A year later, when I was in Oregon, I discovered the poetry of Gary Snyder. Snyder draws on a significant amount of Native American myths, especially of the Pacific Northwest and tribes in the region of California. For the past few days, for example, I revisited Myths & Texts, truly one of the great long poems of our time, and that poem contains quite a bit of lore.
Though it’s not specific to North America, I’ve long been interested in shamanism, as well as the relationship between shamanism and poetry. William Blake, I’ve always thought, was shamanistic. He’s certainly visionary. For my part, I’ve had a number of strange experiences, but that’s another story. In Oregon, I did a number of sweat lodges, again a real honor. But I don’t want to sound presumptuous; I’m smart enough to know that what we envision as an “Indian,” largely a 19th century image, is not true today. A relationship to Native American culture is far more than making a dream catcher, or hanging one from the rearview mirror. One reads Sherman Alexie or Joy Harjo or Sherwin Bitsui and one sees another whole side of that culture.
AS: How has this influenced your work?
SPH: It’s taught me a relationship to the land I live in. To be native to a place means to know, for instance, how to forage, and I’ve loved the times I’ve gathered huckleberries, or chanterelle mushrooms, or even stinging nettles that, when boiled, “can be eaten with impunity,” as I once said in a poem. But I don’t want to imply being native is merely extractive; it’s also knowing the names of the trees and the beings of those trees, distinguishing where they live and why. The same is true of animals, birds, insects. Poems can concretize that knowledge. And that’s it, right there: the poems themselves become native to their place. I love poems that attend to the place they are from, that are “local,” as far as that goes. I learned from poems by Gary Snyder where I was in Oregon. That’s how I learned what a rhododendron tree was, or the history of logging western cedar trees.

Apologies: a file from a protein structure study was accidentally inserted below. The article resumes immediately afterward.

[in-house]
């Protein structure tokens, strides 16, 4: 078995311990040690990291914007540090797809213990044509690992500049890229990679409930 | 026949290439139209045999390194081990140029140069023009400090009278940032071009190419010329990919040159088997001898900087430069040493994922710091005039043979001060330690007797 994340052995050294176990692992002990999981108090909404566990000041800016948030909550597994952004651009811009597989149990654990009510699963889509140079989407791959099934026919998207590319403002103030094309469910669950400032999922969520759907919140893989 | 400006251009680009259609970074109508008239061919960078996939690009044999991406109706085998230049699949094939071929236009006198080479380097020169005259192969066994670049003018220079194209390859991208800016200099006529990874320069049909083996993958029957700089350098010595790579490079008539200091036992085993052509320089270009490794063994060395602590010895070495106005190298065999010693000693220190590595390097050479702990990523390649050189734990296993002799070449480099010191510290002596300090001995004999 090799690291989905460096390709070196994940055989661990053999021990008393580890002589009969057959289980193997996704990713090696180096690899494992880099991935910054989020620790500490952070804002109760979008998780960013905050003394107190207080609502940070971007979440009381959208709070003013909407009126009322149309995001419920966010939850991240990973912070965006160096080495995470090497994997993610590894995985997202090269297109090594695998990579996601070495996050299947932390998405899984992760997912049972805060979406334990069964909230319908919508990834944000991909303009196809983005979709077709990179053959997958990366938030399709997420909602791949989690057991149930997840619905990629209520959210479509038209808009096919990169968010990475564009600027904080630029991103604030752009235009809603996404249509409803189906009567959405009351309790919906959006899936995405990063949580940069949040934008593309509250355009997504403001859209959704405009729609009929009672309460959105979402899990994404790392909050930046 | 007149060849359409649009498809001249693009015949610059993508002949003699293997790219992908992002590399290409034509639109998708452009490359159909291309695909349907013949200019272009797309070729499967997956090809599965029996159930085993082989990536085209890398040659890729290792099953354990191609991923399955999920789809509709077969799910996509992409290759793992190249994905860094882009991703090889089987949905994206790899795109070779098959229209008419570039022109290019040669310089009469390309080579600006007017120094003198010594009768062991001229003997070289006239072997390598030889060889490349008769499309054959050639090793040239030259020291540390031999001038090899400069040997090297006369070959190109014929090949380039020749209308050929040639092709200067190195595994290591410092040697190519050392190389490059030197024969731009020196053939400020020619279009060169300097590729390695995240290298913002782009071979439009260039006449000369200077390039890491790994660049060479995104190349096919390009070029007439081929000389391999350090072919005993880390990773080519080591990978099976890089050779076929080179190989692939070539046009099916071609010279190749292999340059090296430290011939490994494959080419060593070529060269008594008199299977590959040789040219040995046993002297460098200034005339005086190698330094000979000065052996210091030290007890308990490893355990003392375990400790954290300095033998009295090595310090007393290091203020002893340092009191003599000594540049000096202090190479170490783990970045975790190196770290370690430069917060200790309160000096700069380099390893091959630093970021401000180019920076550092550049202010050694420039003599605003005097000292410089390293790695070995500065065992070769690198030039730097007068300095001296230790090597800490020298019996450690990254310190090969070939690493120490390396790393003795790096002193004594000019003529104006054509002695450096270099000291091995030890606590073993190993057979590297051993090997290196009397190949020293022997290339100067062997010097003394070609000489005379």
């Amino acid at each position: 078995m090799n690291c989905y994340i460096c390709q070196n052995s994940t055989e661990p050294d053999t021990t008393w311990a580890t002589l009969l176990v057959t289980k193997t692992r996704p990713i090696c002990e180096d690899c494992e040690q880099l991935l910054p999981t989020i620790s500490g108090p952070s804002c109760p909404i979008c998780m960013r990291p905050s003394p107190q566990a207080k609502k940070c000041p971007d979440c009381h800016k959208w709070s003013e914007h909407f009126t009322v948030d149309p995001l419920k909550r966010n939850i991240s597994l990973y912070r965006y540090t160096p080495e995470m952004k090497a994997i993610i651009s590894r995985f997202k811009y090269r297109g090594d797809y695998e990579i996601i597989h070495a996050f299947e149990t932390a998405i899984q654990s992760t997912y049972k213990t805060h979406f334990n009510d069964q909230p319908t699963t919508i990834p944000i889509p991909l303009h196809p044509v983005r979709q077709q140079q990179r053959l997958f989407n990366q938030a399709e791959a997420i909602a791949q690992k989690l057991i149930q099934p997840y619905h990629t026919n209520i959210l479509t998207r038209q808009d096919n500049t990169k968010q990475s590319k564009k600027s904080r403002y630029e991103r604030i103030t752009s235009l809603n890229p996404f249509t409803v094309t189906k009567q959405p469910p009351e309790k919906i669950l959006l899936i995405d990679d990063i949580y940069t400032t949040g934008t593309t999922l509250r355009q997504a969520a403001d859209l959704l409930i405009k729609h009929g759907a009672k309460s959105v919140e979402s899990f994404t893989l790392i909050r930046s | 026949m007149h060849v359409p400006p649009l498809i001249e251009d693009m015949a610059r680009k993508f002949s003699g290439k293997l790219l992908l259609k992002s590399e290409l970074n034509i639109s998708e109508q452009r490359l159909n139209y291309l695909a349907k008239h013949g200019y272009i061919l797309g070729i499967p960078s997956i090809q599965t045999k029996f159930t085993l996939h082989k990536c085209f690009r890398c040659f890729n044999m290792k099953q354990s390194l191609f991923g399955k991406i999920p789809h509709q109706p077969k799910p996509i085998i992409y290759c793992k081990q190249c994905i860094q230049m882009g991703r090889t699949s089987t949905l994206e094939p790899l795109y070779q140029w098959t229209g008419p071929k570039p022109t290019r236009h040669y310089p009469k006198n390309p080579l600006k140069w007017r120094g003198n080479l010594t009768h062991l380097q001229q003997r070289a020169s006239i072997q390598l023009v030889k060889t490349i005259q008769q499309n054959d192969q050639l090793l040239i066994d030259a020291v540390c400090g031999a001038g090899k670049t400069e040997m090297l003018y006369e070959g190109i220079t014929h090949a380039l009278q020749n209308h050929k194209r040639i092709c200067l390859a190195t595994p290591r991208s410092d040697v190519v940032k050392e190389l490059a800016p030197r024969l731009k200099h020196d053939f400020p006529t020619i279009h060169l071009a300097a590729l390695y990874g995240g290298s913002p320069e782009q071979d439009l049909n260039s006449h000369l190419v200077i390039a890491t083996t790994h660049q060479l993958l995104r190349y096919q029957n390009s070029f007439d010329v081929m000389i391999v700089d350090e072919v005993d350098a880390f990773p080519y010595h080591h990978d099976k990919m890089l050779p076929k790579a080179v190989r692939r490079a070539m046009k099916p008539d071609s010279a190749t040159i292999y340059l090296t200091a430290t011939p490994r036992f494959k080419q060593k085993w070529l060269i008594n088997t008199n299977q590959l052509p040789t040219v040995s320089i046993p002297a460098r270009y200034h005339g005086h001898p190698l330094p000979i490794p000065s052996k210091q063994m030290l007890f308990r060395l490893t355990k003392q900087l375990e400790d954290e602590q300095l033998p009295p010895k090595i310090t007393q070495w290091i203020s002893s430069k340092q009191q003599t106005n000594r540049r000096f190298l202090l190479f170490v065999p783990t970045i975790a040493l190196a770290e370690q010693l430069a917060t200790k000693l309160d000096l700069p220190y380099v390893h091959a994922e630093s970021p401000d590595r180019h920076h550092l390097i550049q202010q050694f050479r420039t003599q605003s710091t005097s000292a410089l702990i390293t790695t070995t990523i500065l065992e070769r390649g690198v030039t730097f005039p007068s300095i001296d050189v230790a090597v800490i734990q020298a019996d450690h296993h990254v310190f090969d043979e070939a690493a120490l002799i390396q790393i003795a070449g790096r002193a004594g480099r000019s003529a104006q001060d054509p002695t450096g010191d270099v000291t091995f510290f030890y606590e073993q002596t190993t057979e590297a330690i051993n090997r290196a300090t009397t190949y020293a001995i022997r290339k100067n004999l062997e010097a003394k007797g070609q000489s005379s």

So poetry became a vehicle for me to simply pay attention. Today, cardinals and poplars populate my poems. And I’ve learned a bit about some history of prehistoric peoples here in Kentucky, like the long-vanished Adena tribe, for example, that lived apparently in the Red River Gorge area. They used the rock shelters along the river and creeks as burial grounds. To be in the field of that history is incredibly important. I see I’m part of a current, a flow.
AS: Do you think poetry can be a catalyst for social change?
SPH: When I think of poems being catalysts for social change, I tend to promptly think of certain poets. Muriel Rukeyser, for instance. Her poem “Absalom” is a triumph of attention—and this is the secret of so-called political poems, not to be didactic—as late Frost poems became in many ways—but to simply draw one’s attention to instances of social injustice. I hope “History of Snow” accomplishes something in the same way, which is undoubtedly as ambitious as it is foolhardy, but so it goes. Kenneth Rexroth, too, had a great deal of poems about the issues of his day. And then the 20th century European poets—I’m thinking of the Polish and Spanish poets. All of them were “political” but also poetic. You know, you can’t use the poem as a grandstand, and everyone knows that. The only argument is whether it does anything, but how can it not?